Post  Isos on Tue Jul 05, 2016 8:45 pm

    https://issuu.com/openbriefing/docs/tridentcommbrief1

    Trident commission in UK analyses nuclear capabilities of each country. Tell many umbers like active warheads, strategic and tactical number of warheads...
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    Re: Russian Strategic Nuclear Warheads: Numbers

    Post  sepheronx on Sat Aug 06, 2016 9:28 am

    It is always talked about ICBM's, but what about Russia's tactical nuclear arsenal? Do we have any figures regarding how many warheads they use and what exact missiles are currently in service?
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    Re: Russian Strategic Nuclear Warheads: Numbers

    Post  George1 on Wed Oct 05, 2016 11:25 am

    New START September 2016 numbers

    The U.S. State Department released aggregate New START numbers from the 1 September 2016 data exchange. Russia declared 1796 deployed warheads, 508 deployed launchers, and 847 total launchers. In March 2016 the numbers were 1735, 521, and 856 respectively.

    The U.S. numbers in September 2016 were 1367 warheads, 681 deployed and 848 total launchers (1481, 741, and 878 in March 2016).

    http://russianforces.org/blog/2016/10/new_start_september_2016_numbe.shtml


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    Re: Russian Strategic Nuclear Warheads: Numbers

    Post  Austin on Tue Jan 17, 2017 7:42 pm

    Summing up the 2016 strategic arms

    http://bmpd.livejournal.com/2358977.html

    Nearing the end of next year. Briefly about some results.

    As part of the Strategic Missile Forces. It conducted a large planned work. Conducted deployment, setting into service of new complexes. Yarsov has four versions with different letters and numbers - the two are in service, in two trials. In the Sarmat. Occurring problems are solved control, have been successfully test firing. Conducted successful trials throwing Barguzin. Frontier is ready for deployment. Vanguard alive. Unfortunately, there were emergency launches, but it is testing a new, and this is normal. The reasons are eliminated, measures are being taken. One of the tests - the same "mysterious explosion". Conducted a series of exercises and training, improve cooperation with air defense, PDSS and other subcontractors. Special wheeled chassis MZKT-79291 with the wheel formula 12x12 development of "Minsk Wheel Tractor Plant" (MZKT) (c) of "Minsk Wheel Tractor Plant"


    As part of the sailors. Worked through operation of Mace. Work is continuing on its deployment. Makeevtsy this year offered an alternative Bulava - a rocket with mass-dimensional characteristics similar to mace, but with increased power available and devoid of "shortcomings" of the Sineva in the start. It increases production of rockets Caliber plants operate around the clock. The task - ensuring massive naval cruise missiles. Zircon is underway testing until all successfully. The development of two new "minerals" has replaced the zirconium. One - of evolutionary development, the second - the revolutionary.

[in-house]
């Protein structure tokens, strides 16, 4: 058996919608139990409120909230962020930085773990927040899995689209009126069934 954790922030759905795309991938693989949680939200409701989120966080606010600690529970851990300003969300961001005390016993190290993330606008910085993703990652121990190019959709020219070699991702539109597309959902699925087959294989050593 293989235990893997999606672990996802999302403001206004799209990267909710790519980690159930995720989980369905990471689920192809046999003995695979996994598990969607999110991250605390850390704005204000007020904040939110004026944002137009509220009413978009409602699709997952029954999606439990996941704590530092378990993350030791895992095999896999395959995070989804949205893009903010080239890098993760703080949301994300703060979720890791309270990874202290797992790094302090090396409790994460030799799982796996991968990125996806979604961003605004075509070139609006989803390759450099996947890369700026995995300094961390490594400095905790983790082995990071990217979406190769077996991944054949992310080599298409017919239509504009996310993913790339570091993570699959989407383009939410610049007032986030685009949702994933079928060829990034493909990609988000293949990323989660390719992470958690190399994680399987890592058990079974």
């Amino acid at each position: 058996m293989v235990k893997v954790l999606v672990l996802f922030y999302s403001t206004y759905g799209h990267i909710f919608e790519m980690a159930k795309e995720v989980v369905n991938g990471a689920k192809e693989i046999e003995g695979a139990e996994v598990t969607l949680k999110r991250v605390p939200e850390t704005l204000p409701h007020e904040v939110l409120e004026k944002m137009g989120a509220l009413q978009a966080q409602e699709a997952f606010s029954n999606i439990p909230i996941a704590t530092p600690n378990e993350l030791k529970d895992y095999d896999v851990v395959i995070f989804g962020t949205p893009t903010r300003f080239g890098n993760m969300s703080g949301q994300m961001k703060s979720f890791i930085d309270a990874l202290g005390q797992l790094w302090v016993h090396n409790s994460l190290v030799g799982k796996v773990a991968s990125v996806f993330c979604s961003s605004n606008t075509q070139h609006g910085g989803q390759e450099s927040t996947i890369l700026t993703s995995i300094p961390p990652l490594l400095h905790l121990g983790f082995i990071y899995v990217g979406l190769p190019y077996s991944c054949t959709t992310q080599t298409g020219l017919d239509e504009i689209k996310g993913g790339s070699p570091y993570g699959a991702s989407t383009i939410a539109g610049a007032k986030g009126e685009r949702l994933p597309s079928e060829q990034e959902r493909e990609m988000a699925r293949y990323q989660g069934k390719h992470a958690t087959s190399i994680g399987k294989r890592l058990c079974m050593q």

The aircraft part. Work on upgrading the existing fleet of vehicles and the production of HSA for him. Created several promising cruise missiles, in addition to the X-101/102. We demonstrate the appearance of the PAK DA, work is underway to purge.

    Large works are in the field of hypersonic. There is a perfection of materials and technologies, as well as aspects of combat employment, the definition of the role and place of hypersonic weapons in weapons system. GEO create patterns of different classes with a ramjet engine, and with the other principles of acceleration.

    The big shift took place this year in terms of "exotic". Created and shown samples of weapons using the EMR, the laser radiation and a number of other principles. Several systems taken into service. Very much has been done in terms of EW - complexes of more than a dozen different applications. Currently, work is underway to assess their effectiveness in the interaction with the covers up their forces and means. Showed a special "interceptor drone." The tests will take place in the field at the beginning of next year.

    Ukrainian state long sought and finally achieved attention to themselves Strategic Forces.

    The United States is similar to trying to attract the attention of the forces and means of ITV. While they did not use against the United States, but the constant baseless accusations "of Russian hacking" might "wake up" and the integral part of our Armed Forces. If we introduced sanctions against us on spurious grounds, and then we can really start to engage in what we are accused.